Back to top


Potatoes saved from weeds by paraquatPotatoes saved from weeds by paraquat Controlling weeds in potatoes is a problem for many farmers. Paraquat is a very useful herbicide for potatoes because it can be used to burndown weeds from before planting right up to the point at which the potato sprouts start to emerge from the soil1. This allows for weed control measures to be tailored to the weeds present. As potatoes may take up to four weeks to emerge, significant weed growth may have occurred after planting.

Weeds can quickly overrun potato crops if they are allowed to grow unchecked before the crop leaf canopy closes. They compete with potato plants for light, water and nutrients, so if they are not controlled weeds reduce yield and quality. In addition, large weeds entangle the crop and interfere with harvesting. Weeds may also encourage pests and diseases. Filling the crop canopy, they restrict air flow, increasing humidity under which fungal diseases, especially potato blight (Phytophthora infestans) thrive. Blight can devastate potato crops so intensive use of fungicides is needed to achieve control.

Paraquat is inactivated and immobilised immediately on contact with the soil, so cannot affect the seed potatoes, or later, the developing crop of tubers. 

Sustainable potato production

2008 was the United Nations’ International Year of the Potato2. A book of guidelines for sustainable production was written to build on the experiences shared during 20083. Principles of Good Agricultural Practice recommended include:

  • Managing the soil in potato fields to reduce erosion
  • Maintaining or restoring soil organic matter levels
  • Maintaining soil structure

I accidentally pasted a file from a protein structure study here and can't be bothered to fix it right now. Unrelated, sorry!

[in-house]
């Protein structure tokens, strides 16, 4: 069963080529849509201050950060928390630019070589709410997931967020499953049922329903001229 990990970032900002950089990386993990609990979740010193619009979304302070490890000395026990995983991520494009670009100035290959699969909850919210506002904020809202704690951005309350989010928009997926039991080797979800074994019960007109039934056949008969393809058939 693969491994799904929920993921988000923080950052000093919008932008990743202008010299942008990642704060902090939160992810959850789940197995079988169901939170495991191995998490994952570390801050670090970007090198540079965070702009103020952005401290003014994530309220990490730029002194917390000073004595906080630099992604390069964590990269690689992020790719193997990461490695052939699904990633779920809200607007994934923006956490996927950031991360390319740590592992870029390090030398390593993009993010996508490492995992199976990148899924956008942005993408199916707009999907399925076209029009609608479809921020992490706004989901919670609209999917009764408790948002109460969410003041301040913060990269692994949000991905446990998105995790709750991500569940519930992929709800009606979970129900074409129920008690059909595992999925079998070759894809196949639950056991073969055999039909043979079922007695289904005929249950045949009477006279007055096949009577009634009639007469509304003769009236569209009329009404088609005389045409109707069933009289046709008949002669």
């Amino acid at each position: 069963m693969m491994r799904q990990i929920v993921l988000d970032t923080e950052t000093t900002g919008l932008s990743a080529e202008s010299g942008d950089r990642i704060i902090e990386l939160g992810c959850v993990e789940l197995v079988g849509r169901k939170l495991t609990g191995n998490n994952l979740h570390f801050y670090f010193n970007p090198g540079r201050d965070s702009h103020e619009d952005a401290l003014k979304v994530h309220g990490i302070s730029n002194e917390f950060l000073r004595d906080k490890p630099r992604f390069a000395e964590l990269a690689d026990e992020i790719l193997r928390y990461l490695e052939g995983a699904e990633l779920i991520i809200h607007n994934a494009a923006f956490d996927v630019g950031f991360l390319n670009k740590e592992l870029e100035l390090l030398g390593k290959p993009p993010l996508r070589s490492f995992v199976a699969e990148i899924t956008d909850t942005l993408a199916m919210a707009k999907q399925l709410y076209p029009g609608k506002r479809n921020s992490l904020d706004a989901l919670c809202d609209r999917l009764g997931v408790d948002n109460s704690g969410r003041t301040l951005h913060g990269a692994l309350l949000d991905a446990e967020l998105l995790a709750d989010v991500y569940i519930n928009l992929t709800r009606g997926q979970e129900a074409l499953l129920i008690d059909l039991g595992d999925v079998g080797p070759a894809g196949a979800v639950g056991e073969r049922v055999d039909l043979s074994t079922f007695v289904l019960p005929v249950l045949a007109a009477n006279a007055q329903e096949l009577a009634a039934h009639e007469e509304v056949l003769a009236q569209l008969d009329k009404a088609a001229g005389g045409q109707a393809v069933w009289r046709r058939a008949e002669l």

• Reduce water loss and improve infiltration

All these aims can be met by reducing unnecessary soil tillage. Excessive tillage degrades soil and results in erosion on sloping terrain, eg in the foothills of the Andes in South America, the region where potatoes originated. There, the traditional way to prepare fields for planting potatoes is by ploughing and cultivating two or three times. Authorities in Colombia estimate that an average of 20 tonnes of soil are lost every year from each hectare of cultivated land across the country. In extreme cases erosion losses may reach 100 tonnes of soil per hectare. Eroded soil is eventually deposited in ditches, rivers and lakes, blocking water flow. Mineral nutrients in sediment and rainfall run-off cause algal blooms which exhaust dissolved oxygen and reduce biodiversity in affected water.


  1. Murphy, H J et al (1970). Pre and early post-emergence weed control with paraquat in potatoes. American Journal of Potato Research47, (7), 252-255
  2. UN Year of the Potato (link is external)
  3. FAO (2008). Sustainable potato production: guidelines for developing countries